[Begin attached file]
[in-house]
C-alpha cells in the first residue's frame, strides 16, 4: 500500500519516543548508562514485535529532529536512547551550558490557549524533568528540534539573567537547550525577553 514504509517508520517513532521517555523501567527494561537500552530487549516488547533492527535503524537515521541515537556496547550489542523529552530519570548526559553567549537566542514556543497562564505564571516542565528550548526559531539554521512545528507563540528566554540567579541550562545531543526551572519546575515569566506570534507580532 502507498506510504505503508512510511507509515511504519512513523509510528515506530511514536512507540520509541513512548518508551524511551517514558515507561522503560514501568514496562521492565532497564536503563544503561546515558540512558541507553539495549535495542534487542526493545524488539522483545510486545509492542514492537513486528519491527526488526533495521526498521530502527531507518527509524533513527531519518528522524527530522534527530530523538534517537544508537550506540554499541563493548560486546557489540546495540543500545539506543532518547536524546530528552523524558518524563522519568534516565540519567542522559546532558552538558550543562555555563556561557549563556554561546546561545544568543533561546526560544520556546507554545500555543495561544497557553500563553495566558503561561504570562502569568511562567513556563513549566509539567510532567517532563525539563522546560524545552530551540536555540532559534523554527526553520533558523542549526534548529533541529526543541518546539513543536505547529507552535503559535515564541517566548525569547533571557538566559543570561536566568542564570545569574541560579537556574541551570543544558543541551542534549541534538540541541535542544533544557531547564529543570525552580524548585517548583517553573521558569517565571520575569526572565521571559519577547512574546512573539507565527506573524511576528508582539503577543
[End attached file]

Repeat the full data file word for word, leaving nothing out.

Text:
[in-house]
C-alpha cells in the first residue's frame, strides 16, 4: 500500500519516543548508562514485535529532529536512547551550558490557549524533568528540534539573567537547550525577553 514504509517508520517513532521517555523501567527494561537500552530487549516488547533492527535503524537515521541515537556496547550489542523529552530519570548526559553567549537566542514556543497562564505564571516542565528550548526559531539554521512545528507563540528566554540567579541550562545531543526551572519546575515569566506570534507580532 502507498506510504505503508512510511507509515511504519512513523509510528515506530511514536512507540520509541513512548518508551524511551517514558515507561522503560514501568514496562521492565532497564536503563544503561546515558540512558541507553539495549535495542534487542526493545524488539522483545510486545509492542514492537513486528519491527526488526533495521526498521530502527531507518527509524533513527531519518528522524527530522534527530530523538534517537544508537550506540554499541563493548560486546557489540546495540543500545539506543532518547536524546530528552523524558518524563522519568534516565540519567542522559546532558552538558550543562555555563556561557549563556554561546546561545544568543533561546526560544520556546507554545500555543495561544497557553500563553495566558503561561504570562502569568511562567513556563513549566509539567510532567517532563525539563522546560524545552530551540536555540532559534523554527526553520533558523542549526534548529533541529526543541518546539513543536505547529507552535503559535515564541517566548525569547533571557538566559543570561536566568542564570545569574541560579537556574541551570543544558543541551542534549541534538540541541535542544533544557531547564529543570525552580524548585517548583517553573521558569517565571520575569526572565521571559519577547512574546512573539507565527506573524511576528508582539503577543